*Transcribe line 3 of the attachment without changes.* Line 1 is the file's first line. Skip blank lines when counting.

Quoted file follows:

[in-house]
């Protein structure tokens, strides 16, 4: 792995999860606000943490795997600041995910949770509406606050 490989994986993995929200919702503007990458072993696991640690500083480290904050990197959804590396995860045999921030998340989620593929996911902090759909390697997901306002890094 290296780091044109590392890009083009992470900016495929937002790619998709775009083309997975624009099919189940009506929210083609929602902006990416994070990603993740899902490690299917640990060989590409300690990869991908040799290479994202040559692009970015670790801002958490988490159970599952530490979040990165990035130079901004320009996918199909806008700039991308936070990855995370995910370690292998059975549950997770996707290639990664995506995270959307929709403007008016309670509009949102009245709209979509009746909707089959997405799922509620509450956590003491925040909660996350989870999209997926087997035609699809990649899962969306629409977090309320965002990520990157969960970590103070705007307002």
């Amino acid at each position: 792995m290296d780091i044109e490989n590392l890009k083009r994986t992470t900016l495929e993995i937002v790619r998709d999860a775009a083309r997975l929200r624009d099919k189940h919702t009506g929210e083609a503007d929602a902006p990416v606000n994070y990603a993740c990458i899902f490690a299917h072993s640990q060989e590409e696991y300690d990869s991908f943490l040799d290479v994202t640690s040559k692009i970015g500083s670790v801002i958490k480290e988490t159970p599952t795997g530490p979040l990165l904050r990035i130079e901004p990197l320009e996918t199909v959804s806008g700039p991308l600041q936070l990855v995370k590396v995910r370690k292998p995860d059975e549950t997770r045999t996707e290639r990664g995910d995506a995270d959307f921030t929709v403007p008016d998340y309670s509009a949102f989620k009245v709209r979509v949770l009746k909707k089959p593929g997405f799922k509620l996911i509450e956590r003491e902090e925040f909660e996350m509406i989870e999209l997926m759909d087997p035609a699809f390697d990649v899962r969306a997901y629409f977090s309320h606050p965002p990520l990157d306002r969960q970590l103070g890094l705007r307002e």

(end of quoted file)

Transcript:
């Amino acid at each position: 792995m290296d780091i044109e490989n590392l890009k083009r994986t992470t900016l495929e993995i937002v790619r998709d999860a775009a083309r997975l929200r624009d099919k189940h919702t009506g929210e083609a503007d929602a902006p990416v606000n994070y990603a993740c990458i899902f490690a299917h072993s640990q060989e590409e696991y300690d990869s991908f943490l040799d290479v994202t640690s040559k692009i970015g500083s670790v801002i958490k480290e988490t159970p599952t795997g530490p979040l990165l904050r990035i130079e901004p990197l320009e996918t199909v959804s806008g700039p991308l600041q936070l990855v995370k590396v995910r370690k292998p995860d059975e549950t997770r045999t996707e290639r990664g995910d995506a995270d959307f921030t929709v403007p008016d998340y309670s509009a949102f989620k009245v709209r979509v949770l009746k909707k089959p593929g997405f799922k509620l996911i509450e956590r003491e902090e925040f909660e996350m509406i989870e999209l997926m759909d087997p035609a699809f390697d990649v899962r969306a997901y629409f977090s309320h606050p965002p990520l990157d306002r969960q970590l103070g890094l705007r307002e």